The device maximum Z is given in the MBIM_DEVICE_CAPS_INFO structuredescribed in section 10.5.1 of [1].

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The userspace management application is responsible for adding newVLAN links prior to establishing MBIM IP sessions where the SessionIdis greater than 0. These links can be added by using the normal VLANkernel interfaces, either ioctl or netlink.

For example, adding a link for a MBIM IP session with SessionId 3:

The driver will automatically map the “wwan0.3” network device to MBIMIP session 3.

Device Service Streams (DSS)¶

MBIM also allows up to 256 non-IP data streams to be multiplexed overthe same shared USB data channel. The cdc_mbim driver models thesesessions as another set of 802.1q VLAN subdevices of the master wwanYdevice, mapping MBIM DSS session A to VLAN ID (256 + A) for all valuesof A.

The device maximum A is given in the MBIM_DEVICE_SERVICES_INFOstructure described in section 10.5.29 of [1].

The DSS VLAN subdevices are used as a practical interface between theshared MBIM data channel and a MBIM DSS aware userspace application.It is not intended to be presented as-is to an end user. Theassumption is that a userspace application initiating a DSS sessionalso takes care of the necessary framing of the DSS data, presentingthe stream to the end user in an appropriate way for the stream type.

The network device ABI requires a dummy ethernet header for every DSSdata frame being transported. The contents of this header isarbitrary, with the following exceptions:

  • TX frames using an IP protocol (0x0800 or 0x86dd) will be dropped
  • RX frames will have the protocol field set to ETH_P_802_3 (but willnot be properly formatted 802.3 frames)
  • RX frames will have the destination address set to the hardwareaddress of the master device

The DSS supporting userspace management application is responsible foradding the dummy ethernet header on TX and stripping it on RX.

This is a simple example using tools commonly available, exportingDssSessionId 5 as a pty character device pointed to by a /dev/nmeasymlink:

This is only an example, most suitable for testing out a DSSservice. Userspace applications supporting specific MBIM DSS servicesare expected to use the tools and programming interfaces required bythat service.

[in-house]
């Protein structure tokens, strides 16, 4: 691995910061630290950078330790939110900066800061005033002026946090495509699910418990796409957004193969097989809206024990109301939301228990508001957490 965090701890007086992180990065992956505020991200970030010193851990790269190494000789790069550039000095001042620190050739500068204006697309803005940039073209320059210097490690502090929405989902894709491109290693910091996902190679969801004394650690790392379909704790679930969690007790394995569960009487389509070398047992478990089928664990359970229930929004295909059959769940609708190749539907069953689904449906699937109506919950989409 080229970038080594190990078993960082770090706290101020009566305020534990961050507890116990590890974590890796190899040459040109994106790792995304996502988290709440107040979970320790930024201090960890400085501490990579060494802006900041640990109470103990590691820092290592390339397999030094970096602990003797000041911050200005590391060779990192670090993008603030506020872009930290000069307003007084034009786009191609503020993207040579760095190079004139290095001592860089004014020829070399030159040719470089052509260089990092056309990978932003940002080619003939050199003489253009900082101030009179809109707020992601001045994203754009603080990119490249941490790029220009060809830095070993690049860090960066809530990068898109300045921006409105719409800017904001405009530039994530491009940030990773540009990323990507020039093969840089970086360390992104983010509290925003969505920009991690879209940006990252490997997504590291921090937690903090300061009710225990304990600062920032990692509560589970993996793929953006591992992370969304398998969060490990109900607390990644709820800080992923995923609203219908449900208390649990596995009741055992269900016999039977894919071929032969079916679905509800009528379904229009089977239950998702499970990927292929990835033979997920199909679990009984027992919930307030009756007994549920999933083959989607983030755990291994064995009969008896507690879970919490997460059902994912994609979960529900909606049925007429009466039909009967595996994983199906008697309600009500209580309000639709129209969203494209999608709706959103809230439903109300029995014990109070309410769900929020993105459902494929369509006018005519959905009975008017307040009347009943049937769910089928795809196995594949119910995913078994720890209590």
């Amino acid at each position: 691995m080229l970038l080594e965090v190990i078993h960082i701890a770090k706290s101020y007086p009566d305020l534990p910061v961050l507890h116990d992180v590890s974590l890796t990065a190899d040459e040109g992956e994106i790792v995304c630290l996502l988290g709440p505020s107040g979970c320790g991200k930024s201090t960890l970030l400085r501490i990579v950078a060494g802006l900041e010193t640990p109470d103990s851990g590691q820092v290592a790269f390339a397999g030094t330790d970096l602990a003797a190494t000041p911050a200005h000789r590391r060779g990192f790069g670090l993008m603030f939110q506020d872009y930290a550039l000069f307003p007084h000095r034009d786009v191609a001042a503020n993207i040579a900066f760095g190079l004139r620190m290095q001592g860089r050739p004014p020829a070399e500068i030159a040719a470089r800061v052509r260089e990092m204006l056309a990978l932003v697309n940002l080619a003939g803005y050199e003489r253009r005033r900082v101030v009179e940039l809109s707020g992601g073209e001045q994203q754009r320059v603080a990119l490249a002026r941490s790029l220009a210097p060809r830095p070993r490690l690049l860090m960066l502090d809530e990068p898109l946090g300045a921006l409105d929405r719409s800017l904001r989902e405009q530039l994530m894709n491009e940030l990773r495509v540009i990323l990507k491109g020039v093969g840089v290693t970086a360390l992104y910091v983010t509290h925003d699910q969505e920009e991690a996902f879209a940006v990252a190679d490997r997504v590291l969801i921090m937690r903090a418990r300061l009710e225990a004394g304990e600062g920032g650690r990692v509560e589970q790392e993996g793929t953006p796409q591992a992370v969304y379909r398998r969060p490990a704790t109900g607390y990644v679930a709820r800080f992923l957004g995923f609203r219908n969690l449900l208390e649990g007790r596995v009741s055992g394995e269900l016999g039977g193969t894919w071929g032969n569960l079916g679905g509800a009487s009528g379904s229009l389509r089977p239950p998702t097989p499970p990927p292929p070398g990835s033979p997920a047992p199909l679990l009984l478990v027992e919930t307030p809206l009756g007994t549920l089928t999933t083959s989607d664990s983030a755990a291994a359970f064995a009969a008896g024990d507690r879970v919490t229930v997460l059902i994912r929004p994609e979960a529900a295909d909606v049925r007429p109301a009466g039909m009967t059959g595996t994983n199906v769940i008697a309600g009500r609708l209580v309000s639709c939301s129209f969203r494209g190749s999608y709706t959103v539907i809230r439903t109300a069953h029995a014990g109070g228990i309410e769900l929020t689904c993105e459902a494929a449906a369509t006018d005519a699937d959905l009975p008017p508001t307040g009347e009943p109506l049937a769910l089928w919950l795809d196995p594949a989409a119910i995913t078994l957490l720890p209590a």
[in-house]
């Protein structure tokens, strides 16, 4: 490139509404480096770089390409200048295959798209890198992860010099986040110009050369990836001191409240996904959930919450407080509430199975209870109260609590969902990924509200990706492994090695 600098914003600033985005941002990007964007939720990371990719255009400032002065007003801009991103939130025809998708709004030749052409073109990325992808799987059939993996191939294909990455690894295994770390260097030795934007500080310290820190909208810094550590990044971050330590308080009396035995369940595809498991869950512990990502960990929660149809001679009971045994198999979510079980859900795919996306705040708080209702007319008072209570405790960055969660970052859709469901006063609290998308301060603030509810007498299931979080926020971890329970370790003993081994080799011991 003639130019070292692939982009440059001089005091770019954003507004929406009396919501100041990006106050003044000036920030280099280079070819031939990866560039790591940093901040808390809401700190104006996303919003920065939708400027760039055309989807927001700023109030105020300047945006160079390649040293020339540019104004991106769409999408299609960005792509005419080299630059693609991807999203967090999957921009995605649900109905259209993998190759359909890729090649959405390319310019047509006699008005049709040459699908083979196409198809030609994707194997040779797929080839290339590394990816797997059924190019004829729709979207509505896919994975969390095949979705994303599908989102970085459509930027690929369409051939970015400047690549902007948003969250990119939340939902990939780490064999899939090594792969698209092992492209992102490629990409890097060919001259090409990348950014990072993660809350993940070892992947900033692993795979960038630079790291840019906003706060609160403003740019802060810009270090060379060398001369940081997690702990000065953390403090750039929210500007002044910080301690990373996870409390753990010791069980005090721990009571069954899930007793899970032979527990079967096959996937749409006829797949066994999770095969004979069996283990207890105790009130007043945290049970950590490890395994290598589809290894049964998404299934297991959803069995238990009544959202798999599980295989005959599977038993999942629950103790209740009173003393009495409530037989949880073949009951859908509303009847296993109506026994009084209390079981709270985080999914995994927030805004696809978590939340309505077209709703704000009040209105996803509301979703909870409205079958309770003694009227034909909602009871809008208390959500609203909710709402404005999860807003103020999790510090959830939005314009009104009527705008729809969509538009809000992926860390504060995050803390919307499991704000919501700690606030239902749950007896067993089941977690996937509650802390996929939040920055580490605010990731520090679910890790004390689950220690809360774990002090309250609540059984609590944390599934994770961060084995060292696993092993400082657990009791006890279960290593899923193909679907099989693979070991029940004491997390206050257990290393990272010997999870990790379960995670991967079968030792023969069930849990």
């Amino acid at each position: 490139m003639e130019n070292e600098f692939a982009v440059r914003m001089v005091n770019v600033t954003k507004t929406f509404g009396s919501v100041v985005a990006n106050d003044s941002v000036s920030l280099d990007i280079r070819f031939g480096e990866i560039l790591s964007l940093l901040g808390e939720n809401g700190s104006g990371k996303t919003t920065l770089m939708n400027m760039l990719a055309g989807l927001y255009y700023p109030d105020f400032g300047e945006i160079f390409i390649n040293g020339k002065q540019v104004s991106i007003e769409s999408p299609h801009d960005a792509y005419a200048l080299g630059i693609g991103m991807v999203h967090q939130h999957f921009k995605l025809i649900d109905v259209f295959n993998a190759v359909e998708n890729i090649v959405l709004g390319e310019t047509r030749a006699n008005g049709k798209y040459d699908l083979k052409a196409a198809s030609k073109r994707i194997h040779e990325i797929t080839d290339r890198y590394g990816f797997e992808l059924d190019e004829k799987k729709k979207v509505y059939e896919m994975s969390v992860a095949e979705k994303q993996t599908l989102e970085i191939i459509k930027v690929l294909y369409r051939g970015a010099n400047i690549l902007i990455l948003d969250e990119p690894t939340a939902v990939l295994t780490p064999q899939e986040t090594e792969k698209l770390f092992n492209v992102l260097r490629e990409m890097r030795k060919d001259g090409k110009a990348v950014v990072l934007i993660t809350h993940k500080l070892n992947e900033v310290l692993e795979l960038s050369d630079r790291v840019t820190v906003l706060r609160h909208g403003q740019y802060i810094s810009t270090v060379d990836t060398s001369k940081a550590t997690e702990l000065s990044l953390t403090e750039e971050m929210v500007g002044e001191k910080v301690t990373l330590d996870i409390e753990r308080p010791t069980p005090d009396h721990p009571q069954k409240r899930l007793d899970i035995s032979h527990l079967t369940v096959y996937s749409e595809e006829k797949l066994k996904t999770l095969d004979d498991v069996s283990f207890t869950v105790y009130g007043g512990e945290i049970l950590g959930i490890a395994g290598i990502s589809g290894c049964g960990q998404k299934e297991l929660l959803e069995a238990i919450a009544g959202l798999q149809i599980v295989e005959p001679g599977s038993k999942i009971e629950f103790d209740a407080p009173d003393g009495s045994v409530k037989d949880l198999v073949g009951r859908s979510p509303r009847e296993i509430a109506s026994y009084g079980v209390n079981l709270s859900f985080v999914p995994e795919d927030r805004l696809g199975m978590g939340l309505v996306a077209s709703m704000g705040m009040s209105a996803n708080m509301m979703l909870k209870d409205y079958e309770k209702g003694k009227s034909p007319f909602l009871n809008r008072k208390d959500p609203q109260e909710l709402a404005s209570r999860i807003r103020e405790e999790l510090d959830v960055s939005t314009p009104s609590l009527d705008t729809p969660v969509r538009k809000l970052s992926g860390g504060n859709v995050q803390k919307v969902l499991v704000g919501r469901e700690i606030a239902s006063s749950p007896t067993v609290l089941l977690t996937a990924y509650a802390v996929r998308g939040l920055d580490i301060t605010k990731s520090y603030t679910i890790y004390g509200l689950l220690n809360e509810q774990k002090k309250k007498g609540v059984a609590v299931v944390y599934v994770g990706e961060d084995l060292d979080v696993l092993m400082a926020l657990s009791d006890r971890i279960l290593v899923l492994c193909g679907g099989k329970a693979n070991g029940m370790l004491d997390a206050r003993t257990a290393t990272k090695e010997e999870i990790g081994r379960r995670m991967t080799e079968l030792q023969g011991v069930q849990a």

Note that adding VLAN links for DSS sessions is entirely optional. Amanagement application may instead choose to bind a packet socketdirectly to the master network device, using the received VLAN tags tomap frames to the correct DSS session and adding 18 byte VLAN ethernetheaders with the appropriate tag on TX. In this case using a socketfilter is recommended, matching only the DSS VLAN subset. This avoidunnecessary copying of unrelated IP session data to userspace. Forexample:

Tagged IP session 0 VLAN¶

As described above, MBIM IP session 0 is treated as special by thedriver. It is initially mapped to untagged frames on the wwanYnetwork device.

This mapping implies a few restrictions on multiplexed IPS and DSSsessions, which may not always be practical:

  • no IPS or DSS session can use a frame size greater than the MTU onIP session 0
  • no IPS or DSS session can be in the up state unless the networkdevice representing IP session 0 also is up

These problems can be avoided by optionally making the driver map IPsession 0 to a VLAN subdevice, similar to all other IP sessions. Thisbehaviour is triggered by adding a VLAN link for the magic VLAN ID4094. The driver will then immediately start mapping MBIM IP session0 to this VLAN, and will drop untagged frames on the master wwanYdevice.

Tip: It might be less confusing to the end user to name this VLANsubdevice after the MBIM SessionID instead of the VLAN ID. Forexample:

VLAN mapping¶

Summarizing the cdc_mbim driver mapping described above, we have thisrelationship between VLAN tags on the wwanY network device and MBIMsessions on the shared USB data channel:


  1. USB Implementers Forum, Inc. - “Universal Serial BusCommunications Class Subclass Specification for Mobile BroadbandInterface Model”, Revision 1.0 (Errata 1), May 1, 2013

  2. USB Implementers Forum, Inc. - “Universal Serial BusCommunications Class Subclass Specifications for Network ControlModel Devices”, Revision 1.0 (Errata 1), November 24, 2010

  3. libmbim - “a glib-based library for talking to WWAN modems anddevices which speak the Mobile Interface Broadband Model (MBIM)protocol”

  4. ModemManager - “a DBus-activated daemon which controls mobilebroadband (2G/3G/4G) devices and connections”

  5. “MBIM (Mobile Broadband Interface Model) Registry”

  6. “/sys/kernel/debug/usb/devices output format”

  7. “/sys/bus/usb/devices/…/descriptors”